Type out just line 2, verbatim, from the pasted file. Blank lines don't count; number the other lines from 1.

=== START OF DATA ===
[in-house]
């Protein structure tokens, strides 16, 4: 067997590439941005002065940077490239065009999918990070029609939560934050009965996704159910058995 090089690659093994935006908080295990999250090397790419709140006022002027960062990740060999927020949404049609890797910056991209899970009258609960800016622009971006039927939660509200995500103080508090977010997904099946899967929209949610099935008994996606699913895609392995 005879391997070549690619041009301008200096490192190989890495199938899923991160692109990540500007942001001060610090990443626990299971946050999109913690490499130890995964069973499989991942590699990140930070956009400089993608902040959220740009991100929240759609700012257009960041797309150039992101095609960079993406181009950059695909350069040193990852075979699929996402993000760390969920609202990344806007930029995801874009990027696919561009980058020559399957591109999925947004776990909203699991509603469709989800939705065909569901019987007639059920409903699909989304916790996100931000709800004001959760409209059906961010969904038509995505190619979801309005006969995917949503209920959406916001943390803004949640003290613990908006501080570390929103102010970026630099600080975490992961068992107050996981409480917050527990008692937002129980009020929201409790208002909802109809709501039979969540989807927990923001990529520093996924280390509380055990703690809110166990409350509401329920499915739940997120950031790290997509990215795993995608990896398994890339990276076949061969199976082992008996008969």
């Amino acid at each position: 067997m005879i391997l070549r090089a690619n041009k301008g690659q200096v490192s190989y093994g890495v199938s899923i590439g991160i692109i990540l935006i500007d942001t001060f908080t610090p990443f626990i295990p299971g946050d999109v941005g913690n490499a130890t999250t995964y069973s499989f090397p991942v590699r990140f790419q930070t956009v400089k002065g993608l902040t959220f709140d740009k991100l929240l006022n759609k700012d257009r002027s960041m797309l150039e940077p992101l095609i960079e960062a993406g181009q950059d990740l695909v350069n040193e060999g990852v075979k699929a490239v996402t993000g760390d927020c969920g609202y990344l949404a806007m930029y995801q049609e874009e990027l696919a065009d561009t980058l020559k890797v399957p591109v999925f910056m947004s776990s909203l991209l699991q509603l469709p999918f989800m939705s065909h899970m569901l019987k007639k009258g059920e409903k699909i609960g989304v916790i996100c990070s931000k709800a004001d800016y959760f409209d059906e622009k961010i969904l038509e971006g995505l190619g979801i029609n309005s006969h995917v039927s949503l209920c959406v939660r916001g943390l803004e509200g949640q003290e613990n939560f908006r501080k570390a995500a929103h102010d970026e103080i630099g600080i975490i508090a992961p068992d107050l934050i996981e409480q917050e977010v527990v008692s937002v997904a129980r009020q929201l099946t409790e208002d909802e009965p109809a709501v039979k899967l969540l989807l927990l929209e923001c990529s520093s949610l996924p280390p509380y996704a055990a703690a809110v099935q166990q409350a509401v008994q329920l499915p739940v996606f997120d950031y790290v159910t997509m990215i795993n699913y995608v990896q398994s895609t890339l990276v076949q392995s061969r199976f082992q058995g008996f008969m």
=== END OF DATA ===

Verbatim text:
């Protein structure tokens, strides 16, 4: 067997590439941005002065940077490239065009999918990070029609939560934050009965996704159910058995 090089690659093994935006908080295990999250090397790419709140006022002027960062990740060999927020949404049609890797910056991209899970009258609960800016622009971006039927939660509200995500103080508090977010997904099946899967929209949610099935008994996606699913895609392995 005879391997070549690619041009301008200096490192190989890495199938899923991160692109990540500007942001001060610090990443626990299971946050999109913690490499130890995964069973499989991942590699990140930070956009400089993608902040959220740009991100929240759609700012257009960041797309150039992101095609960079993406181009950059695909350069040193990852075979699929996402993000760390969920609202990344806007930029995801874009990027696919561009980058020559399957591109999925947004776990909203699991509603469709989800939705065909569901019987007639059920409903699909989304916790996100931000709800004001959760409209059906961010969904038509995505190619979801309005006969995917949503209920959406916001943390803004949640003290613990908006501080570390929103102010970026630099600080975490992961068992107050996981409480917050527990008692937002129980009020929201409790208002909802109809709501039979969540989807927990923001990529520093996924280390509380055990703690809110166990409350509401329920499915739940997120950031790290997509990215795993995608990896398994890339990276076949061969199976082992008996008969």